We have been able to remotely compromise about 0.4% of all the public keys used for SSL web site security. The keys we were able to compromise were generated incorrectly–using predictable “random” numbers that were sometimes repeated. There were two kinds of problems: keys that were generated with predictable randomness, and a subset of these, where the lack of randomness allows a remote attacker to efficiently factor the public key and obtain the private key. With the private key, an attacker can impersonate a web site or possibly decrypt encrypted traffic to that web site. We’ve developed a tool that can factor these keys and give us the private keys to all the hosts vulnerable to this attack on the Internet in only a few hours.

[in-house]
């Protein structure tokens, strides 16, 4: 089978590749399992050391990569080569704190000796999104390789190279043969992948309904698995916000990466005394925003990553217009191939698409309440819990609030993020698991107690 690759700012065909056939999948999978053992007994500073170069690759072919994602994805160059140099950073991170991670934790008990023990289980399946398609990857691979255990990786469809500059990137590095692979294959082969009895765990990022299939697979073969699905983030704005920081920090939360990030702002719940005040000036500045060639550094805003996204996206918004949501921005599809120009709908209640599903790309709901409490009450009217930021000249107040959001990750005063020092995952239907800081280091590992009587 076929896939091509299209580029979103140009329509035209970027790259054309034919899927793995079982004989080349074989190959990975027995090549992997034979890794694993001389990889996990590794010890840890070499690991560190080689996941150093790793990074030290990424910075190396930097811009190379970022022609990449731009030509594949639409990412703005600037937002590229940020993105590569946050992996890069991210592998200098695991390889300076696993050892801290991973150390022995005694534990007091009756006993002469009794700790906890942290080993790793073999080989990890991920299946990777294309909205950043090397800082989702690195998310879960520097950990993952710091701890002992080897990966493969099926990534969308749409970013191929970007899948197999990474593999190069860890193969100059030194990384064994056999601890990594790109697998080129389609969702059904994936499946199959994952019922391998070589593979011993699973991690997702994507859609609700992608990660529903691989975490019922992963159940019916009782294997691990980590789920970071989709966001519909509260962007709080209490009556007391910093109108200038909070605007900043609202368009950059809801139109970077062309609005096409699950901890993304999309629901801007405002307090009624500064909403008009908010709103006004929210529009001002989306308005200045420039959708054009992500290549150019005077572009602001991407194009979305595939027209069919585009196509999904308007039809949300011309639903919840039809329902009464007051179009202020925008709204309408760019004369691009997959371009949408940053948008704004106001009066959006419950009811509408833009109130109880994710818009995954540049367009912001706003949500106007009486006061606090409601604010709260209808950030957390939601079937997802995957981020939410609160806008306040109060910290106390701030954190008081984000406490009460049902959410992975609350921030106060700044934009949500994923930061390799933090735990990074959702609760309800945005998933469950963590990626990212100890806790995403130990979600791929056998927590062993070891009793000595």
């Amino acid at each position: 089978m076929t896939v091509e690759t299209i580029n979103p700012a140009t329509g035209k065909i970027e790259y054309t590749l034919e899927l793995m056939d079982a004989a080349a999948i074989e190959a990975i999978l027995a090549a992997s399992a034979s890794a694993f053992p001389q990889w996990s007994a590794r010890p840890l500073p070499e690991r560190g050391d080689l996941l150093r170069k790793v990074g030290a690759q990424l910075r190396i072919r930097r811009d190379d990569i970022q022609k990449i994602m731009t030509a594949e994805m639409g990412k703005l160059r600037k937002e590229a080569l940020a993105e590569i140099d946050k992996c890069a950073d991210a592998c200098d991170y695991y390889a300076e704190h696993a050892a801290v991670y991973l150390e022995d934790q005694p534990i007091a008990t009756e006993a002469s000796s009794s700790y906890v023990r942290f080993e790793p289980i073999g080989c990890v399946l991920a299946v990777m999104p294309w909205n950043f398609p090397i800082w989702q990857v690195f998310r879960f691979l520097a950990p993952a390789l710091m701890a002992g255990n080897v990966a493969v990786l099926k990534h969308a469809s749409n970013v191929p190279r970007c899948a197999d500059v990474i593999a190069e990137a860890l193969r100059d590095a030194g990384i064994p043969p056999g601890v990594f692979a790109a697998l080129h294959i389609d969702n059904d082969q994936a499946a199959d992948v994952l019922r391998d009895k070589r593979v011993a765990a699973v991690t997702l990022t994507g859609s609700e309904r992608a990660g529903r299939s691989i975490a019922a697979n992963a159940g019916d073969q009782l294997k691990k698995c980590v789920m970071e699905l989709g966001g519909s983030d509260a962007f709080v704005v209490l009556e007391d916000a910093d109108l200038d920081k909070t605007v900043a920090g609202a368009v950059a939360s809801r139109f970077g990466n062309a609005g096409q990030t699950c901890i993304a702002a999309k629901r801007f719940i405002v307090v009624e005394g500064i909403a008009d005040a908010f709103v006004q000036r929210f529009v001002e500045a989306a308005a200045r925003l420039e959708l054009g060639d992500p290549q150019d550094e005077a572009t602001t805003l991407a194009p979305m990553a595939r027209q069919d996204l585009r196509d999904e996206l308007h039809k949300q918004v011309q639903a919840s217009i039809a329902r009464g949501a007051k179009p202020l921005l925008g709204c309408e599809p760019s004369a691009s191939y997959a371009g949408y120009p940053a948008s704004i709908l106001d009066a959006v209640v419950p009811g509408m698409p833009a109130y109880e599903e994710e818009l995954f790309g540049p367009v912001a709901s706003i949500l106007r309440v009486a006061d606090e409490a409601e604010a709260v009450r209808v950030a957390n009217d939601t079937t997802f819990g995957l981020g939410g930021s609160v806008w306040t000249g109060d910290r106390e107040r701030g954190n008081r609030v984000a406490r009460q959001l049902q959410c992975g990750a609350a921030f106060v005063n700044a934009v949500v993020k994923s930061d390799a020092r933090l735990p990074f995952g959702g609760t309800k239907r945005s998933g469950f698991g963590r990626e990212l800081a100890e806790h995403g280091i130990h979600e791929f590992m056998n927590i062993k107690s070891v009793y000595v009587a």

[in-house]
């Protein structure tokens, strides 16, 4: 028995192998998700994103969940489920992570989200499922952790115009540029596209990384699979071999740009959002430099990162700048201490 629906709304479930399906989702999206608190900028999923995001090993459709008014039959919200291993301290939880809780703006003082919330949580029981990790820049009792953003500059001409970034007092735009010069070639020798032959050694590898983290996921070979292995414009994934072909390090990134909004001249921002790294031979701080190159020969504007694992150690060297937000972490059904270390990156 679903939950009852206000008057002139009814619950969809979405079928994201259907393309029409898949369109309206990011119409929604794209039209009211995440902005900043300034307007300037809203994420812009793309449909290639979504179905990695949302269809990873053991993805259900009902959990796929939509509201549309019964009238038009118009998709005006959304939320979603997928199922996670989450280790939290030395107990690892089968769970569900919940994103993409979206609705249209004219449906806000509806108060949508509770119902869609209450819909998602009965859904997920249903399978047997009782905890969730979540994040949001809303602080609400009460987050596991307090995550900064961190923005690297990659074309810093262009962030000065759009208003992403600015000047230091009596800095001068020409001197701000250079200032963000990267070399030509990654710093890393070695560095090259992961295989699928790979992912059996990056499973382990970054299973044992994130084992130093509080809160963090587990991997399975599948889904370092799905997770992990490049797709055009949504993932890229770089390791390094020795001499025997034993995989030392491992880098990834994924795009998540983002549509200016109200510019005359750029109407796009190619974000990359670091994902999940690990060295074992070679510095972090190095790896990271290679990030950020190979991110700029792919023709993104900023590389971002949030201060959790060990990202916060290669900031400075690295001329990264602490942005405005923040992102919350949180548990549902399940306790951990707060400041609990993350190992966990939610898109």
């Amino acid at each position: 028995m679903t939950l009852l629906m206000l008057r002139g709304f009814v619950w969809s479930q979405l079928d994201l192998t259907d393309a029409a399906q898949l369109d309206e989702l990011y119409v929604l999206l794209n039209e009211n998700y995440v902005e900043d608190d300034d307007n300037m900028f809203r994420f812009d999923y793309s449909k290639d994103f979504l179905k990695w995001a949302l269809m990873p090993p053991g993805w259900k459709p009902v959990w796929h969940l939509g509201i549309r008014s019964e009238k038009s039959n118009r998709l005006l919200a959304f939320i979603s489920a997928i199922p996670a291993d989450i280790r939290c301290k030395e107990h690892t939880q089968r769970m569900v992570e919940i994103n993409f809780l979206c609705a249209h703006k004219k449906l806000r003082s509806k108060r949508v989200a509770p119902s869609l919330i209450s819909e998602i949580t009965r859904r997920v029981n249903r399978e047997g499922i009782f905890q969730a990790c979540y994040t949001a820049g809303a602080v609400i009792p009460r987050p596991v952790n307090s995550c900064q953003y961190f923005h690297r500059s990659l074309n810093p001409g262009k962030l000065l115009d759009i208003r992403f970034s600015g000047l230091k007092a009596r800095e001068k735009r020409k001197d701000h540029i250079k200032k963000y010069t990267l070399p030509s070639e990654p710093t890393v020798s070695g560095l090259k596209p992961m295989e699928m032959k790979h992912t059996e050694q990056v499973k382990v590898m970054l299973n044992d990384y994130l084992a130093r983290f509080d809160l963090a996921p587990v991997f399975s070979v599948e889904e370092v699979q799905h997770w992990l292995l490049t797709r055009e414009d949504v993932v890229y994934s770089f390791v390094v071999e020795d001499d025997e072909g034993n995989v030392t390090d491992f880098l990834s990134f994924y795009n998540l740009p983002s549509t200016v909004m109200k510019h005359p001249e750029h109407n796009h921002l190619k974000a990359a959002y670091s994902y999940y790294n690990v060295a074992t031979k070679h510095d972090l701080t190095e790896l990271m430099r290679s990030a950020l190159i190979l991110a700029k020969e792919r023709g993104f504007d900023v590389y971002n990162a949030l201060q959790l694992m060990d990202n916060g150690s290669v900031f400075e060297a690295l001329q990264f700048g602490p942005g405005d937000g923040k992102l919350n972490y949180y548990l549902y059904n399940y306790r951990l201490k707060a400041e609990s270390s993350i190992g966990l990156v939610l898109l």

The last time I was at this blog was many years ago when he showed how to hack electronic voting machines.